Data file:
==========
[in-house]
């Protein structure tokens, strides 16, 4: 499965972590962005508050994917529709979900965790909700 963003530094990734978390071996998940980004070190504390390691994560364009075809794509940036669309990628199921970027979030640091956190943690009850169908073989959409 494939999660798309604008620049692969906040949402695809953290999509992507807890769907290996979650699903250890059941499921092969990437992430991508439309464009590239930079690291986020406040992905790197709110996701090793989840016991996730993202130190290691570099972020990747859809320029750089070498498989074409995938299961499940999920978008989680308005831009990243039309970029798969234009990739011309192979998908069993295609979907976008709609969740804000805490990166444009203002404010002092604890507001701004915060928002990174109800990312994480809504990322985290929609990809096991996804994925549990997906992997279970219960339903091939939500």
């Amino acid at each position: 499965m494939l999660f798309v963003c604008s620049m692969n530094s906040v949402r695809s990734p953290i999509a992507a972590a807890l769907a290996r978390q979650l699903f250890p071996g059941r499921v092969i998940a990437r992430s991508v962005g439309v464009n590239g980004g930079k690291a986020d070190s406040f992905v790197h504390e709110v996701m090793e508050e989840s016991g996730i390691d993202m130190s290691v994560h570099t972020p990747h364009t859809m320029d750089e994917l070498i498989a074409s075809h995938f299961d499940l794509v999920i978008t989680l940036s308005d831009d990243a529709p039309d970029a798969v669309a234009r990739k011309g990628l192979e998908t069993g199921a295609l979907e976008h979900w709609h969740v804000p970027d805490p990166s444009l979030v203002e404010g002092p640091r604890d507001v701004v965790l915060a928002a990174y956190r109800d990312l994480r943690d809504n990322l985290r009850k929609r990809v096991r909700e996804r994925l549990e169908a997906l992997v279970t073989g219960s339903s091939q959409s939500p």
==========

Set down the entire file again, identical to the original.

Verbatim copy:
[in-house]
């Protein structure tokens, strides 16, 4: 499965972590962005508050994917529709979900965790909700 963003530094990734978390071996998940980004070190504390390691994560364009075809794509940036669309990628199921970027979030640091956190943690009850169908073989959409 494939999660798309604008620049692969906040949402695809953290999509992507807890769907290996979650699903250890059941499921092969990437992430991508439309464009590239930079690291986020406040992905790197709110996701090793989840016991996730993202130190290691570099972020990747859809320029750089070498498989074409995938299961499940999920978008989680308005831009990243039309970029798969234009990739011309192979998908069993295609979907976008709609969740804000805490990166444009203002404010002092604890507001701004915060928002990174109800990312994480809504990322985290929609990809096991996804994925549990997906992997279970219960339903091939939500």
């Amino acid at each position: 499965m494939l999660f798309v963003c604008s620049m692969n530094s906040v949402r695809s990734p953290i999509a992507a972590a807890l769907a290996r978390q979650l699903f250890p071996g059941r499921v092969i998940a990437r992430s991508v962005g439309v464009n590239g980004g930079k690291a986020d070190s406040f992905v790197h504390e709110v996701m090793e508050e989840s016991g996730i390691d993202m130190s290691v994560h570099t972020p990747h364009t859809m320029d750089e994917l070498i498989a074409s075809h995938f299961d499940l794509v999920i978008t989680l940036s308005d831009d990243a529709p039309d970029a798969v669309a234009r990739k011309g990628l192979e998908t069993g199921a295609l979907e976008h979900w709609h969740v804000p970027d805490p990166s444009l979030v203002e404010g002092p640091r604890d507001v701004v965790l915060a928002a990174y956190r109800d990312l994480r943690d809504n990322l985290r009850k929609r990809v096991r909700e996804r994925l549990e169908a997906l992997v279970t073989g219960s339903s091939q959409s939500p």